P6 Yap Governor: Development a matter of survival Yap Governor John Mangefel declared last week that emphasis would shift to economic development as his administration’s number one priority. “The state of Yap, like the rest of the FSM, needs economic development: not as a matter of principle or because ‘it would be nice’ but as a matter of survival,” Mangefel said. He suggested bold steps such as: stress the importance of vocational education or education which is practical; and re-educate people that the current standards by which people measure their worth in the community — a truck, a speed boat and electricity consuming appliances — are measurements of a developed country, not a poor state like Yap.
P8 US Congress on expectations “There are a lot of unfulfilled expectations in the Trust Territory for which the US Government must take responsibility. Self-reliance and economic development are commendable concepts, but they cannot be discussed seriously until we are farther along in providing these areas with the basic necessities essential to their day-to-day functioning.” — Report by Committee on Interior and Insular Affairs, proposed FY1983 budget.
P1 MAGNIFICENT! A 24-karat performance by RMI athletes nets 3rd in gold medals. “Nobody considered the Marshalls a threat to win,” said track coach Kirt Pinho as the third Micronesian Games ended. “It was Guam, Saipan and Palau. But after the second day, people added the Marshalls. The Marshalls captured fourth place in overall medals with 47. In the gold column it came in third behind only Guam and Palau. The Marshalls wrestling and weightlifting teams garnered 27 medals and two trophies in a superb performance. Marshalls’ swimmer Andrea Lindborg of Kwajalein was named the most outstanding woman athlete of the 1994 Micronesian Games for winning nine medals, including five gold.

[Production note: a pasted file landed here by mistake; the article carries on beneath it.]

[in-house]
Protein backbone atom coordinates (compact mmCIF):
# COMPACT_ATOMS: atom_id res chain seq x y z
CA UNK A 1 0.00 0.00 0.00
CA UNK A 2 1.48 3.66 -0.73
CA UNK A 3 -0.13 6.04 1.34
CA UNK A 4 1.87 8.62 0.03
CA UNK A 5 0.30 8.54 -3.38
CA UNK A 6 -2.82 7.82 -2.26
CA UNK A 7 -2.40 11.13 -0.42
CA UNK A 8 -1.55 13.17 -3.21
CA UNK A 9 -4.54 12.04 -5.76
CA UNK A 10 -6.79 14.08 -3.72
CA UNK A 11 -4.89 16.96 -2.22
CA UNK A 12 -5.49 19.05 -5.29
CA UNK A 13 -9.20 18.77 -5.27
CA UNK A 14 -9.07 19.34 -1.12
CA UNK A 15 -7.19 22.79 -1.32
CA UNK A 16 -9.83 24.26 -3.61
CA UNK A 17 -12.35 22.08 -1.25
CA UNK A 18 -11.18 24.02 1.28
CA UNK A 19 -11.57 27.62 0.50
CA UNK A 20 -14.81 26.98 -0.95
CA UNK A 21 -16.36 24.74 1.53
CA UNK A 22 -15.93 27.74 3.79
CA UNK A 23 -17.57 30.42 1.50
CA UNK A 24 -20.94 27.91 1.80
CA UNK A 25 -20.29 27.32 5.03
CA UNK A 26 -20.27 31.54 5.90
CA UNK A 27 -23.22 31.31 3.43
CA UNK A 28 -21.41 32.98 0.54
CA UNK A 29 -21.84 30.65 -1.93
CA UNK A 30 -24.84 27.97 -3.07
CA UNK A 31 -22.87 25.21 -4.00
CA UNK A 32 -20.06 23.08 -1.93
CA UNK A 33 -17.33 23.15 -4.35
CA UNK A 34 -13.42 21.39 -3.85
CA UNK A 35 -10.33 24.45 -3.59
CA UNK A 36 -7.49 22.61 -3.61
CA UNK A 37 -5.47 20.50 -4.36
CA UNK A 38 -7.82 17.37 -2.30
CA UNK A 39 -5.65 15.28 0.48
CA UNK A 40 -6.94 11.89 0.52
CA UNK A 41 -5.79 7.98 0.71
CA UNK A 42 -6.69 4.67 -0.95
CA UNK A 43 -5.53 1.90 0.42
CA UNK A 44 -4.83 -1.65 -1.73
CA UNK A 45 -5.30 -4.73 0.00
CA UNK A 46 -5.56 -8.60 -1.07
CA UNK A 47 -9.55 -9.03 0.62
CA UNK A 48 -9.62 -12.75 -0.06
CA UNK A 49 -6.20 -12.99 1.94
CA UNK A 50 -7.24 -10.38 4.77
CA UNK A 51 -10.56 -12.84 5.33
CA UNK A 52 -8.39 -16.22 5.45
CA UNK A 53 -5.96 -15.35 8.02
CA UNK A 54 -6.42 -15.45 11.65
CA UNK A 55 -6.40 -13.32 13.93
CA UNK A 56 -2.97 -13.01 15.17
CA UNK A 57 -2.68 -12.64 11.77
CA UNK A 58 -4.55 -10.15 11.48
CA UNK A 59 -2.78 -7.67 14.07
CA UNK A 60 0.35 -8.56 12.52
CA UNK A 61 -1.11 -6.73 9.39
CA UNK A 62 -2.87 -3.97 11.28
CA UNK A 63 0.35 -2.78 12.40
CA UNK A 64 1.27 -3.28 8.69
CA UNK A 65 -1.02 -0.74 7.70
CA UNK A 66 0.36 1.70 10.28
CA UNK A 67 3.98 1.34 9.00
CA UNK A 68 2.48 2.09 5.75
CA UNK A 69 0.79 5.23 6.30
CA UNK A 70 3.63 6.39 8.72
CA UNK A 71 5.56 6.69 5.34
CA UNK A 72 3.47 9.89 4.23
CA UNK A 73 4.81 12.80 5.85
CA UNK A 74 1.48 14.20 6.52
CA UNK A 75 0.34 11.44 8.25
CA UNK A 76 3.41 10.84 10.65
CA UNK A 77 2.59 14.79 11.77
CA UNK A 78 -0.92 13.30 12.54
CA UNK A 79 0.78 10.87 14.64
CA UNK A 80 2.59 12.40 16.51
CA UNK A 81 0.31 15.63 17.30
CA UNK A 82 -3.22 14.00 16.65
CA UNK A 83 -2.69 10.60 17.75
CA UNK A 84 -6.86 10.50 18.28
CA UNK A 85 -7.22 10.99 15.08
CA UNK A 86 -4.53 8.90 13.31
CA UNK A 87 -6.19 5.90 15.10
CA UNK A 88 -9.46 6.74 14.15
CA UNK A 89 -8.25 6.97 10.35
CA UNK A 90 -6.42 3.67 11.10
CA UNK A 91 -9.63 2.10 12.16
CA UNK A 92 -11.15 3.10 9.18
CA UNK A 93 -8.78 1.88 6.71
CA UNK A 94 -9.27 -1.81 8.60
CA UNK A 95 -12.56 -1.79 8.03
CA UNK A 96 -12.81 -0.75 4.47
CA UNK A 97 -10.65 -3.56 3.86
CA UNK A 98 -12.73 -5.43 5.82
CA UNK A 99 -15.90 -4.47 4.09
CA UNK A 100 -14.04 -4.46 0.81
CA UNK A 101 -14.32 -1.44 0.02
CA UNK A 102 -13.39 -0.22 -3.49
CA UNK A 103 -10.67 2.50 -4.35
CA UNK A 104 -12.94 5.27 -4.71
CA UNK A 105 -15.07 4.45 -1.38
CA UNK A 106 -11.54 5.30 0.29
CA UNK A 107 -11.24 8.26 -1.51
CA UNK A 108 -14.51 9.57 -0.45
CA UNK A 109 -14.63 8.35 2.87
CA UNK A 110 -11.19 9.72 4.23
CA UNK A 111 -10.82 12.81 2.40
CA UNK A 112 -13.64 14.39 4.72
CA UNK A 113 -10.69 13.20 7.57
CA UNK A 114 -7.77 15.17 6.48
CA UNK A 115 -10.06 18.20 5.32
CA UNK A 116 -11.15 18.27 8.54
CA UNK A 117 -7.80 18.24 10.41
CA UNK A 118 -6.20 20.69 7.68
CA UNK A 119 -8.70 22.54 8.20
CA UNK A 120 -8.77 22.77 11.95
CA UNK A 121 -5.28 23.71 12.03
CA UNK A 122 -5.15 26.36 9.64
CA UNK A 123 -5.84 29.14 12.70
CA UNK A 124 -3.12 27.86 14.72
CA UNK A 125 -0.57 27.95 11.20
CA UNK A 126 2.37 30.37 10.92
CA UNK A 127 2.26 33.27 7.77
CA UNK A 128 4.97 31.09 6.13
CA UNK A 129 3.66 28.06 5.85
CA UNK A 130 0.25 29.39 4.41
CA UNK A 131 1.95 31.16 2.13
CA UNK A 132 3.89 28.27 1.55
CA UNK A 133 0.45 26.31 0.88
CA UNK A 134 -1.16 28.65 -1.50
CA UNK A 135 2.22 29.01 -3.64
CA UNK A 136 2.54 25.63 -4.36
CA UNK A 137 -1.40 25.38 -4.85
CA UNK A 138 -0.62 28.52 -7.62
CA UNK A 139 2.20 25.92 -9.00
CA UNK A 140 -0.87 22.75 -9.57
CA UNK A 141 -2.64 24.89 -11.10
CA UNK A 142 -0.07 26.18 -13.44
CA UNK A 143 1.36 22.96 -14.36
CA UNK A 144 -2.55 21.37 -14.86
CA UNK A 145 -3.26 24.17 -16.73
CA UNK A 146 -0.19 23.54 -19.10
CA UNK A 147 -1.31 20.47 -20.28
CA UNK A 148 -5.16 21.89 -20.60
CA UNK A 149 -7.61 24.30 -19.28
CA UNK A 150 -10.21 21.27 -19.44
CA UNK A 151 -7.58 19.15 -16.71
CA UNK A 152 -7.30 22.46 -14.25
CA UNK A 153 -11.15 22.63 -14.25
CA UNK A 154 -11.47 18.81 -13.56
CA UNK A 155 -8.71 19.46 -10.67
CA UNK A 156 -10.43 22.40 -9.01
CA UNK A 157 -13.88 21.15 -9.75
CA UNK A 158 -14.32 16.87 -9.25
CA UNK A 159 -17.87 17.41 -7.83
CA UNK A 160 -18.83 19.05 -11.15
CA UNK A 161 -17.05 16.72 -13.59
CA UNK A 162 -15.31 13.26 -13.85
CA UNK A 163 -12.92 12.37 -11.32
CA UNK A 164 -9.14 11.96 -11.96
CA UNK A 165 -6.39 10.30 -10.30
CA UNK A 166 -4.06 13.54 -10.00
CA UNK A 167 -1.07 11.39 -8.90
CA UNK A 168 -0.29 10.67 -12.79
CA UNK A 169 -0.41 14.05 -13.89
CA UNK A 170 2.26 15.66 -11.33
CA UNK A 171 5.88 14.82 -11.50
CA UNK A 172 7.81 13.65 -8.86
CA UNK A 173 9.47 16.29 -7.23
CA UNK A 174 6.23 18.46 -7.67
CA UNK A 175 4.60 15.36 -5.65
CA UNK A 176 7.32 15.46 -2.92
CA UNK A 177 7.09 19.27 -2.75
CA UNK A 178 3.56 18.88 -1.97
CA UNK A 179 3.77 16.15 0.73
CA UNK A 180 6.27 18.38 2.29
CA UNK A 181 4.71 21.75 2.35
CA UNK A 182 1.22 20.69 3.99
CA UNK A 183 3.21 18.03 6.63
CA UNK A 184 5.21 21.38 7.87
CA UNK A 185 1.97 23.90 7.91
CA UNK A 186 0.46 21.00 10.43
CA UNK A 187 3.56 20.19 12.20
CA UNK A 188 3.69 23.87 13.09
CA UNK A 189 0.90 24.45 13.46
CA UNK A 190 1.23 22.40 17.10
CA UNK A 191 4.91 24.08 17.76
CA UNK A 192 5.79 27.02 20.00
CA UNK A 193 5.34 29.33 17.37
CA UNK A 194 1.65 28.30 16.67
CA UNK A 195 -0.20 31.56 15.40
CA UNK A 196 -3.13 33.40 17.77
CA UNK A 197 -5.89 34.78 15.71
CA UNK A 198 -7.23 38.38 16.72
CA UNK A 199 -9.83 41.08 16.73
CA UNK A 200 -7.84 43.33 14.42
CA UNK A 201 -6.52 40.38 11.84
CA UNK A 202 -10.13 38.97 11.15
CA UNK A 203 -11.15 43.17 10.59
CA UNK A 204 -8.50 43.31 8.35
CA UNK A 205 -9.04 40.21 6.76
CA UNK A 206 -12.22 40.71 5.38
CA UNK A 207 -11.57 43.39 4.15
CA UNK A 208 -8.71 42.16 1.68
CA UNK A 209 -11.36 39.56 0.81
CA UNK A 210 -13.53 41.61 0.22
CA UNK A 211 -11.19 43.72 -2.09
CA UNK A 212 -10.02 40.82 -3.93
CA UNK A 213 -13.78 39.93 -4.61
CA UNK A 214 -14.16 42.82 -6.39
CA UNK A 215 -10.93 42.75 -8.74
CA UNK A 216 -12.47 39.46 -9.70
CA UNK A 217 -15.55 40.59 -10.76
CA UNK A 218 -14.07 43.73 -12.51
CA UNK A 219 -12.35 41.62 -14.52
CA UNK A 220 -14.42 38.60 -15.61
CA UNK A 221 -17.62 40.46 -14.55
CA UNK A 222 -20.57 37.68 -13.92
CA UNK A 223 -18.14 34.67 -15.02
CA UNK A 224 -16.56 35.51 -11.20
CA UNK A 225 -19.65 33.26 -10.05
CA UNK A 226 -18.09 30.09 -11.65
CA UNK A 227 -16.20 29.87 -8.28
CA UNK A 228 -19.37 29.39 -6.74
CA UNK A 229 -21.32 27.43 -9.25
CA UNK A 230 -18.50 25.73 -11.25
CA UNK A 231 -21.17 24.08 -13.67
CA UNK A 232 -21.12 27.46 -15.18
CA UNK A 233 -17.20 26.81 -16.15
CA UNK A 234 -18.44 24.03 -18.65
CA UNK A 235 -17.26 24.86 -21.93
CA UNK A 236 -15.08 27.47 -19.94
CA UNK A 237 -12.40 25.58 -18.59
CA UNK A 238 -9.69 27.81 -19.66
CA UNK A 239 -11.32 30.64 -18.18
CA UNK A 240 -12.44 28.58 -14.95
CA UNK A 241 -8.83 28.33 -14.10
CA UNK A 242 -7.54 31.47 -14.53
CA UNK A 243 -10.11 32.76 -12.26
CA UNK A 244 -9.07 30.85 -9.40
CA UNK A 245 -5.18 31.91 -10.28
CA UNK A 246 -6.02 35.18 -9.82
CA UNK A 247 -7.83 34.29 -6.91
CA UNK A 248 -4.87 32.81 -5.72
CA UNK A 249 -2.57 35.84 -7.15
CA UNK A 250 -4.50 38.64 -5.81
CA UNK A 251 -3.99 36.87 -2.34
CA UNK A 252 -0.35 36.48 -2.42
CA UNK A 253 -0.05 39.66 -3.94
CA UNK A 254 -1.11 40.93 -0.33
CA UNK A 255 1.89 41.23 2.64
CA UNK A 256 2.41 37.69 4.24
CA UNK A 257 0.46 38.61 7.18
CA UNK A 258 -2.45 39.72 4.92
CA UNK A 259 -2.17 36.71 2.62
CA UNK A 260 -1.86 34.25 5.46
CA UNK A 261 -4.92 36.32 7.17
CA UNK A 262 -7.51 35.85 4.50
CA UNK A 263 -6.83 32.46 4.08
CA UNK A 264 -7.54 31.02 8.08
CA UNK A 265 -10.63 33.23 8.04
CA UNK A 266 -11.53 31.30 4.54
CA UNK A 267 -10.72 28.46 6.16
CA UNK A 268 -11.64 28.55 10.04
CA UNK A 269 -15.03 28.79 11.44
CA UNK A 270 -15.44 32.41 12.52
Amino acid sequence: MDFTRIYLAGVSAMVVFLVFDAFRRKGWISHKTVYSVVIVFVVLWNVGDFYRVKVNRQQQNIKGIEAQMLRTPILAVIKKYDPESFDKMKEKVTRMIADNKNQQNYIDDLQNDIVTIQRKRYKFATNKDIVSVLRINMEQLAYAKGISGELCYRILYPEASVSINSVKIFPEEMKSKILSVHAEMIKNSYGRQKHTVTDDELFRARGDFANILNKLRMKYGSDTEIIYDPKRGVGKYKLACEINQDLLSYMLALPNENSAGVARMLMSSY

P2 12 homes destroyed A huge fire ripped through the former Coast Guard section of Ebeye Island last Thursday, leaving dozens of people homeless. The fire destroyed 12 homes, the residence for six expatriate nurses working at Ebeye hosital, and the RMI Ministry of Finance’s office.
P3 RMI soldier hit by bomb in Iraq The first Marshall Islander to incur serious injury in Iraq was flown to the United States for emergency medical treatment last weekend. The injury to Paul Lejjena, a staff sergeant in the Army’s 1/41st Infantry Division based in Fort Riley, Kansas, is the first for Marshall Islanders serving in the US Army in Iraq. Aenet Rowa, who runs the popular website Yokwe.net, reported the incident.
P4 Finance says farewell to Kumtak, Lanwi The Ministry of Finance recognized two of its longest-serving employees during a lunch at the Long Island Restaurant Monday. Chief of Procurement and Supply Laurence Kumtak started with the Trust Territory government on August 8, 1960. Treasury Chief Samuel Lanwi joined the government October 1, 1964 at the then-Department of Finance. Both continued when it became the RMI government in 1979. Both have official packed their belongings after more than 40 years of service.
P16 Is MOE aiming too high? An effort to upgrade public school teachers with $8.5 million in US government funding is falling far short of goals set by the Ministry of Education. The teacher quality grant program has been beset by problems, has seen fewer than 50 percent of the target number of teachers attain two-year degrees from CMI, and has led to WASC criticism of CMI’s participation in the teacher upgrade program. MOE’s aim is to have more than 250 currently working teachers gain their AA degrees from CMI, a goal that requires more than 50 to graduate each year. But in 2004, only 28 graduated and just 19 are scheduled to graduate next month for a two-year total of 47 — far short of the more than 100 needed to meet the goals set for this two-year period.